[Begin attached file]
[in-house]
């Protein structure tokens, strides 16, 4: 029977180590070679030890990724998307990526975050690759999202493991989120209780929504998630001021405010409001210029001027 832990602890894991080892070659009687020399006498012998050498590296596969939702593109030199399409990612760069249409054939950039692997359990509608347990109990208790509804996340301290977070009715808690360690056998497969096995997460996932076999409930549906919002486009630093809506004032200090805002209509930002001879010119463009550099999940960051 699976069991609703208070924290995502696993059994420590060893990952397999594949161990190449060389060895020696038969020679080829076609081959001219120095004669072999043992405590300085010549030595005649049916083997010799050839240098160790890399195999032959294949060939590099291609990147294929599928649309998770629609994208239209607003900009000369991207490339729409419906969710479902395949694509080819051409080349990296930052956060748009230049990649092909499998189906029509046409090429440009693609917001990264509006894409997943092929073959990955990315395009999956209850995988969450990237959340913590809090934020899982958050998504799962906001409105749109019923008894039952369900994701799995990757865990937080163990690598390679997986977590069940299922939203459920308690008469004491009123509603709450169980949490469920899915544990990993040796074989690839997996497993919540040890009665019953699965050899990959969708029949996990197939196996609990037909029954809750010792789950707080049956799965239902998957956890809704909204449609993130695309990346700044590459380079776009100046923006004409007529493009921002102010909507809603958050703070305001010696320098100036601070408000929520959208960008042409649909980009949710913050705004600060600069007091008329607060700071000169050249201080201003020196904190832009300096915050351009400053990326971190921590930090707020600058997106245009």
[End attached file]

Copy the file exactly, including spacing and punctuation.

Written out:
[in-house]
């Protein structure tokens, strides 16, 4: 029977180590070679030890990724998307990526975050690759999202493991989120209780929504998630001021405010409001210029001027 832990602890894991080892070659009687020399006498012998050498590296596969939702593109030199399409990612760069249409054939950039692997359990509608347990109990208790509804996340301290977070009715808690360690056998497969096995997460996932076999409930549906919002486009630093809506004032200090805002209509930002001879010119463009550099999940960051 699976069991609703208070924290995502696993059994420590060893990952397999594949161990190449060389060895020696038969020679080829076609081959001219120095004669072999043992405590300085010549030595005649049916083997010799050839240098160790890399195999032959294949060939590099291609990147294929599928649309998770629609994208239209607003900009000369991207490339729409419906969710479902395949694509080819051409080349990296930052956060748009230049990649092909499998189906029509046409090429440009693609917001990264509006894409997943092929073959990955990315395009999956209850995988969450990237959340913590809090934020899982958050998504799962906001409105749109019923008894039952369900994701799995990757865990937080163990690598390679997986977590069940299922939203459920308690008469004491009123509603709450169980949490469920899915544990990993040796074989690839997996497993919540040890009665019953699965050899990959969708029949996990197939196996609990037909029954809750010792789950707080049956799965239902998957956890809704909204449609993130695309990346700044590459380079776009100046923006004409007529493009921002102010909507809603958050703070305001010696320098100036601070408000929520959208960008042409649909980009949710913050705004600060600069007091008329607060700071000169050249201080201003020196904190832009300096915050351009400053990326971190921590930090707020600058997106245009």